Greenbrier Valley Family Court Judge candidate Christine Stump discusses experience, love of family law

By Matthew Young, RealWV

“I think that I am really the only candidate who can bring a level of experience that our community deserves. I’ve handled well over 1,000 divorce cases. I’ve been practicing law for 38 years now, 26 of those in family law, and I think that our community deserves better.”

That’s what Attorney Christine Stump told RealWV on Wednesday, regarding her decision to seek election to the bench as Family Court Judge for the 15th Circuit, which serves Greenbrier and Monroe Counties. 

After earning her law degree from Tulane University in 1986, Stump was one of 22 Attorney General’s Honor Graduates selected to join the United States Justice Department in Washington D.C.

“I spent three years with Main Justice, and then became an Assistant United States Attorney in Alexandria, Virginia,” Stump said. “I was with the Justice Department for 12 years, and pretty much in trial non-stop the whole time. I was a litigator in the Criminal Division, and a division called Narcotics and Violent Crime.”

“I’m a West Virginian by choice,” Stump added. “When I left the Justice Department, I moved to Pocahontas County. I started my practice in Pocahontas, Randolph, and Greenbrier Counties in 1997. All of my 26 years of Family Law have been in West Virginia.”

Her transition into family law, Stump explained, was relatively smooth as the result of her extensive trial experience. 

“Family law is an active trial practice,” Stump said. “It was a good transition because of my years in the courtroom. It’s a comfort level that I have. And because of the nature of criminal cases, it establishes a demeanor of being relatively calm when there’s lots of chaos going on.”

“The cases in criminal law were very intense,” Stump continued. “You learn very quickly to not allow the issues to affect you, while still maintaining your ability to be empathetic toward those issues.”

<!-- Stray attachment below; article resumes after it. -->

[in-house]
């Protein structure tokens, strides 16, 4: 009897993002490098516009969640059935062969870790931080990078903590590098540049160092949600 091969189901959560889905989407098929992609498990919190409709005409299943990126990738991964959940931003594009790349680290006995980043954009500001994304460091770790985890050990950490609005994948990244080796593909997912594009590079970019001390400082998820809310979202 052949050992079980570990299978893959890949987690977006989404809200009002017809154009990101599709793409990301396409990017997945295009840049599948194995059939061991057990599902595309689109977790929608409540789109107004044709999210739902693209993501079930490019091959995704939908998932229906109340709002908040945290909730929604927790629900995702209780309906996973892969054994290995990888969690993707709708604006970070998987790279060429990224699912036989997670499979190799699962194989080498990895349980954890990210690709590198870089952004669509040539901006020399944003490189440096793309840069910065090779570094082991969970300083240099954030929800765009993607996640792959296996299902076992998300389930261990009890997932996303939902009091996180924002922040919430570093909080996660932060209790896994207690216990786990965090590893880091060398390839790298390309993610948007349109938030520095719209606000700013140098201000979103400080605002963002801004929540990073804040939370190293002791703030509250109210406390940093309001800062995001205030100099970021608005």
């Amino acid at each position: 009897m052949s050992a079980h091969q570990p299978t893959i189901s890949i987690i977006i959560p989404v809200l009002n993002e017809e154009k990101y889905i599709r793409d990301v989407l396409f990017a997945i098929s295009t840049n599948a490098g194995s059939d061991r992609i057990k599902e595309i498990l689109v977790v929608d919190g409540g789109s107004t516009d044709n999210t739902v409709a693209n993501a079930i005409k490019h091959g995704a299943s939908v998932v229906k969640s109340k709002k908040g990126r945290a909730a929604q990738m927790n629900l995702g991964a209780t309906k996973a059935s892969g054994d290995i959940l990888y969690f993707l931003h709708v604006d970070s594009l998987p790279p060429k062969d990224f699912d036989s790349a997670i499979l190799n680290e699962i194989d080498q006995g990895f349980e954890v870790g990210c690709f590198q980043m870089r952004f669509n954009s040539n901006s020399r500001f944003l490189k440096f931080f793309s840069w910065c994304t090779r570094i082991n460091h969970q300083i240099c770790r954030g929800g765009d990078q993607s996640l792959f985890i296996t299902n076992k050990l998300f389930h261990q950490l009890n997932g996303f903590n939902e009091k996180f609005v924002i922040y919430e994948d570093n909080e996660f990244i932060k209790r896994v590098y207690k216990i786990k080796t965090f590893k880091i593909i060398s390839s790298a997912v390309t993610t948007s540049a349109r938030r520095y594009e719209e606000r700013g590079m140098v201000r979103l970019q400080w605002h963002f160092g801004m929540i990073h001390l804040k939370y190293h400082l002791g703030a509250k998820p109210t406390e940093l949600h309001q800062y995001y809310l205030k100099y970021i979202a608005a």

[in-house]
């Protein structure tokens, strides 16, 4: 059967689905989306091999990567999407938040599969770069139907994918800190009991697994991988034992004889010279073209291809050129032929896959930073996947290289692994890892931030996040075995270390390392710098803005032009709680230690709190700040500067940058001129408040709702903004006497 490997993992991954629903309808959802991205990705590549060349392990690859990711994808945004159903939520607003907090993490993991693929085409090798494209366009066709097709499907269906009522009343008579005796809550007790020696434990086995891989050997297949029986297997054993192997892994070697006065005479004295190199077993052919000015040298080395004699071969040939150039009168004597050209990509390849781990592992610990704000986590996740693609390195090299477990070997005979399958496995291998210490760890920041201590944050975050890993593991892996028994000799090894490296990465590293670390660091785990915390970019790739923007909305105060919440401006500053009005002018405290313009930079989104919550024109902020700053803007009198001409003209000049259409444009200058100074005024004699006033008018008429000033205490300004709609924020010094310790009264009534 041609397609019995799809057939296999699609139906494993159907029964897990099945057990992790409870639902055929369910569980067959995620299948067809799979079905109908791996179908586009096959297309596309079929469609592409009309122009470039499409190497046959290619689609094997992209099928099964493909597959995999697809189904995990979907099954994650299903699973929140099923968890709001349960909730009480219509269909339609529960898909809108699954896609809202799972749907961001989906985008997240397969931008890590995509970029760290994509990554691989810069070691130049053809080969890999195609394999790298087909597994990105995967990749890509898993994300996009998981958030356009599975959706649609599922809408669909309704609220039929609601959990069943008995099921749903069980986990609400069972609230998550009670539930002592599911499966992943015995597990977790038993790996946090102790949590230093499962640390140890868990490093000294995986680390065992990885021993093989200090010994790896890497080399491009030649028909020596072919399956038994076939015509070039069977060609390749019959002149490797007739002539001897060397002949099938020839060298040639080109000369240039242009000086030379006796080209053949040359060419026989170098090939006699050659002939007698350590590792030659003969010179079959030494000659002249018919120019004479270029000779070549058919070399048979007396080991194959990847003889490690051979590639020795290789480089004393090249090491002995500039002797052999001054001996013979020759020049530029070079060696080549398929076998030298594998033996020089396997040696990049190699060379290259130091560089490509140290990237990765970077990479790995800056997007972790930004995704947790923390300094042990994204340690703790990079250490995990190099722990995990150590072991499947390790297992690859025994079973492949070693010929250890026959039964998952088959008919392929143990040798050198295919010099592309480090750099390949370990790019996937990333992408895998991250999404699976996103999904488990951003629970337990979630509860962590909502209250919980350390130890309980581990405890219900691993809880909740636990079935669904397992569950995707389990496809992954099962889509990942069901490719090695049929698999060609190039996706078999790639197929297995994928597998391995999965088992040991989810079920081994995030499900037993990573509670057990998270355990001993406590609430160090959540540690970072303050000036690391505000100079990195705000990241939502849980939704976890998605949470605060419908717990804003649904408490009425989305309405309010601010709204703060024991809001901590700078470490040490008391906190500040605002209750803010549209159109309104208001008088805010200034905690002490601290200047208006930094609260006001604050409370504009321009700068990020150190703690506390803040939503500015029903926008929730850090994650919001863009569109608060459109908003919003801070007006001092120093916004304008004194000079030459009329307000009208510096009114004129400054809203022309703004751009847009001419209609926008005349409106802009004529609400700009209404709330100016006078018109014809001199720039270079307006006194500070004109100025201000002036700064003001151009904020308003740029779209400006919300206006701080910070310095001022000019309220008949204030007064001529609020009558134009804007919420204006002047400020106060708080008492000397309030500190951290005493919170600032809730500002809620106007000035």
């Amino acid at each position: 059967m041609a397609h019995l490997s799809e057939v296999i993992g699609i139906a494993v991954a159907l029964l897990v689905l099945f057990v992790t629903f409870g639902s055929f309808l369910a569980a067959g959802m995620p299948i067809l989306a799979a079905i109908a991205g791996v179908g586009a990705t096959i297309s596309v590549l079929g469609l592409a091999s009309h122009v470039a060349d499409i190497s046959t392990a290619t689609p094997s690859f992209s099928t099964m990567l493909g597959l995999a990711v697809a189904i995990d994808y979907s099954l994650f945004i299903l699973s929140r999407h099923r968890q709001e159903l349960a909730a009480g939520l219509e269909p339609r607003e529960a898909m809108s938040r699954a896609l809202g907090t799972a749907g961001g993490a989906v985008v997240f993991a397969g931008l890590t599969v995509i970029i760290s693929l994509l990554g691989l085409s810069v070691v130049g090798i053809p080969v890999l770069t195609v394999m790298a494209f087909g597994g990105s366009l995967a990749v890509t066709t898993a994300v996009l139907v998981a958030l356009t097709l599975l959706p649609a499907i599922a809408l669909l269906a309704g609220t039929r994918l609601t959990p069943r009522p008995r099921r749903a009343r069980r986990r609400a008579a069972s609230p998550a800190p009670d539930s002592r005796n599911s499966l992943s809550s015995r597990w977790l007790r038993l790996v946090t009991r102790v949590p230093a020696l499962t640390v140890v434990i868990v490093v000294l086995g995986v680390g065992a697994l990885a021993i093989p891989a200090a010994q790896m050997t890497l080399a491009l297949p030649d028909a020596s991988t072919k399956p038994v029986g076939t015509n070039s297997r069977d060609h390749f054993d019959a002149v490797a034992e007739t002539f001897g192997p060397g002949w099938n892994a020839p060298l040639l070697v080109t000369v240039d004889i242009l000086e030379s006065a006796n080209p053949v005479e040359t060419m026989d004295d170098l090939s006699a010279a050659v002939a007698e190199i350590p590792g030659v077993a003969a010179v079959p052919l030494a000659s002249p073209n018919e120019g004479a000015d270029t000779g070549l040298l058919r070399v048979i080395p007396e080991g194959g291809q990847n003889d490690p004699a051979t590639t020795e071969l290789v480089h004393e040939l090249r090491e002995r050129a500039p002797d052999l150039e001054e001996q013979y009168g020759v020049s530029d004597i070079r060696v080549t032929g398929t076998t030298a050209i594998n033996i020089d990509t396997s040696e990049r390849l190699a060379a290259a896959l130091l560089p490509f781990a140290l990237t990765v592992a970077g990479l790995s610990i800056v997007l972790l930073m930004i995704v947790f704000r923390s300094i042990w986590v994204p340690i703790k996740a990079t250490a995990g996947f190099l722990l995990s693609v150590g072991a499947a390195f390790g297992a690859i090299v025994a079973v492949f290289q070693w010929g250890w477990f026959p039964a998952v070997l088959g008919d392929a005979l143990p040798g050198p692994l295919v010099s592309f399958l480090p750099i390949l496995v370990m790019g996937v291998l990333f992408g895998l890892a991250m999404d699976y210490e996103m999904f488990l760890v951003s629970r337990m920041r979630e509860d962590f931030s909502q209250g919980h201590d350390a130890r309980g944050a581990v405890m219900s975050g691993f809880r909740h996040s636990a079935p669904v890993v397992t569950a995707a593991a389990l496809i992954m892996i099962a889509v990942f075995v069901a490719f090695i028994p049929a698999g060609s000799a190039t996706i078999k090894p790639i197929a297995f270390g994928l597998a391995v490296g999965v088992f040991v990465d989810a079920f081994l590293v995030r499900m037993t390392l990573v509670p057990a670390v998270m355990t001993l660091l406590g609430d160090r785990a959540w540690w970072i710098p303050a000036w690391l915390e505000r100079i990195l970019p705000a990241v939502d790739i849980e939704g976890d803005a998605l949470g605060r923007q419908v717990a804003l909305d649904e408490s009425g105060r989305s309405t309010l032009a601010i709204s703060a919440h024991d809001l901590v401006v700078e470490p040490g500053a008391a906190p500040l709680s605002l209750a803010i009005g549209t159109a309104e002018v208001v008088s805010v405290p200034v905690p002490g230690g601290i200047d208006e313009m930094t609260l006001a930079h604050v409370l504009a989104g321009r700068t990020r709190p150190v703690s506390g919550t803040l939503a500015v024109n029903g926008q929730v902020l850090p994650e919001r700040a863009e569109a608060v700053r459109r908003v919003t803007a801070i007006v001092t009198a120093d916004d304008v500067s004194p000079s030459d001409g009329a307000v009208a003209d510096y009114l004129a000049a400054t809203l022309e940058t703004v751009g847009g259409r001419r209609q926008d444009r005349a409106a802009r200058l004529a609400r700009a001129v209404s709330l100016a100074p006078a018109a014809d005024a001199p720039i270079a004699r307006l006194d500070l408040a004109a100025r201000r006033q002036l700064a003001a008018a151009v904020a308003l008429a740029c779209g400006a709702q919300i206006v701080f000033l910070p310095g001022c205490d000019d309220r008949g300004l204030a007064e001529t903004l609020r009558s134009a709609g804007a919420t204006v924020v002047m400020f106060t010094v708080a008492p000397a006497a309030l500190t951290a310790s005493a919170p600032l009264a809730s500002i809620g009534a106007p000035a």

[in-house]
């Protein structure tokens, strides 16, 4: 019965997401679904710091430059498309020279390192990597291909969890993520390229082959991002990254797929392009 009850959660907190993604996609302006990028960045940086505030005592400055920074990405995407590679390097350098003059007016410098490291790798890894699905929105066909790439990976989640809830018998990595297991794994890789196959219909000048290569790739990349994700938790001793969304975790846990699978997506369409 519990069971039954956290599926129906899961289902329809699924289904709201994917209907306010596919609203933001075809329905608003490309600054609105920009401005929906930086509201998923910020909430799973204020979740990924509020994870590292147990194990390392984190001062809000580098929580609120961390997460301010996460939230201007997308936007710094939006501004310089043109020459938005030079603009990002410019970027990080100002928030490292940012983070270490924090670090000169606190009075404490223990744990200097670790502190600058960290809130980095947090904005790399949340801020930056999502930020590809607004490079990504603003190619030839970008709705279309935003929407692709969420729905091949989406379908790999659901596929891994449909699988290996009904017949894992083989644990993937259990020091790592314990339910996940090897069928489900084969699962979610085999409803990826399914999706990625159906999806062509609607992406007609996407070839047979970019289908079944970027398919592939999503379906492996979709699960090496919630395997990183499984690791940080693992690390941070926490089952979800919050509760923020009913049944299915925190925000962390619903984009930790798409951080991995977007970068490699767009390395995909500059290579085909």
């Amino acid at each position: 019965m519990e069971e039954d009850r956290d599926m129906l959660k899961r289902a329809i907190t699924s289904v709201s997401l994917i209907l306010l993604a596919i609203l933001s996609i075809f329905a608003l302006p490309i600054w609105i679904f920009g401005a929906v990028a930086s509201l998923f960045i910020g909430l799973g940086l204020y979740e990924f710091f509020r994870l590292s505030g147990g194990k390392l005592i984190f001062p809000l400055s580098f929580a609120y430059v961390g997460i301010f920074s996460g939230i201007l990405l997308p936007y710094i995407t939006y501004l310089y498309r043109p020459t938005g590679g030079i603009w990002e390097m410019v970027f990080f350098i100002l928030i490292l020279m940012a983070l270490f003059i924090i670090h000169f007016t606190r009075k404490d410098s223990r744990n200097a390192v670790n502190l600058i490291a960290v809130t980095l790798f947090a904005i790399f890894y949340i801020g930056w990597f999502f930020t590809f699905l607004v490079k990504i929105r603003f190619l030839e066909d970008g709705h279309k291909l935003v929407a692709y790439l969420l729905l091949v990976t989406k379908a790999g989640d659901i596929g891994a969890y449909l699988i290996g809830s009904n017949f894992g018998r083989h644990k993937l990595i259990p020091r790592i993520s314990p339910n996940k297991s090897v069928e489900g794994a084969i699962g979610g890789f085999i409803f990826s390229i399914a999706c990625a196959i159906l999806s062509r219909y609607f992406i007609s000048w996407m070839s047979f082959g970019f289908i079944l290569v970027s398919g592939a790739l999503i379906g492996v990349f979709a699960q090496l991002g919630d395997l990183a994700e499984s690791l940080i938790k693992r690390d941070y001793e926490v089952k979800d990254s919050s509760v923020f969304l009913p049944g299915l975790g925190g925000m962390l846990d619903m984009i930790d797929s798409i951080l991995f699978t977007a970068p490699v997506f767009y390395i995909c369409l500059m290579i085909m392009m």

“I enjoy family law a great deal,” Stump added. “Mostly because I am able to help my clients.”

Her client-base, Stump says, is evenly split between men and women, which is how she prefers it, noting, “That way it’s a good barometer for me to know that I’m not exhibiting any level of bias.”

If elected, Stump said her immediate priorities will be addressing the current backlog of cases, and crafting a more efficient schedule for the court’s docket.

“Our family courts are governed by something called the Rules For Practice and Procedure,” Stump explained. “Those rules set out very strict statutory timeframes. In a divorce case, the rules say it is to be completed by final order within 240 days. In our domestic violence cases, you are to have a hearing within 10 days. In an infant guardianship, you are to have a hearing within 10 days. These timeframes are being disregarded.”

“The very first thing that is going to be absolutely necessary, is that the backlog of cases has got to be cleared,” Stump added. “I’m in family court here in Greenbrier and in Monroe almost every day, so I experience it almost every day. It’s heartbreaking to have cases where there are serious issues that have to be addressed, and litigants are waiting three and four months just for a temporary hearing.”

Currently, Stump practices in nine different counties across the state.

“I’ve seen what works, I know what works, and I know that you can follow the rules and get the cases heard timely,” Stump said.

A significant contributing factor to the ongoing court delays, Stump says, is the lack of any Friday hearings in the Greenbrier Valley.

“If you’re not scheduling your docket so that it’s meeting the needs of the community, It’s not going to work,” Stump noted. “These are issues that need to be addressed quickly so we know who’s paying the mortgage, and we know who’s contributing to the household finances, and we know that the children are being supported. If you do these things immediately, they carry into the case, and it means that bad things are not going to happen to children or marital property.”

“The court controls the docket,” Stump continued. “If the court doesn’t take control, it spirals out of control. The judge is the one who has to be on top of that. This is a full-time job, and requires a full-time effort.”

“I want to do this because I’ve reached a point where I think this can take my collective knowledge and put it to really good use,” Stump added. 

To learn more about Christine Stump’s campaign for Family Court Judge, visit her Facebook page at Elect Christine Stump Family Court Judge. Stump will also be appearing at The RealWV’s Candidate Debate at the Lewis Theatre in Lewisburg, at 6 p.m. on Monday, April 8.

Elections for all county judges in West Virginia will be held on Primary Election Day, Tuesday, May 14. It is not required for voters to be registered with a political party to vote in judicial elections.

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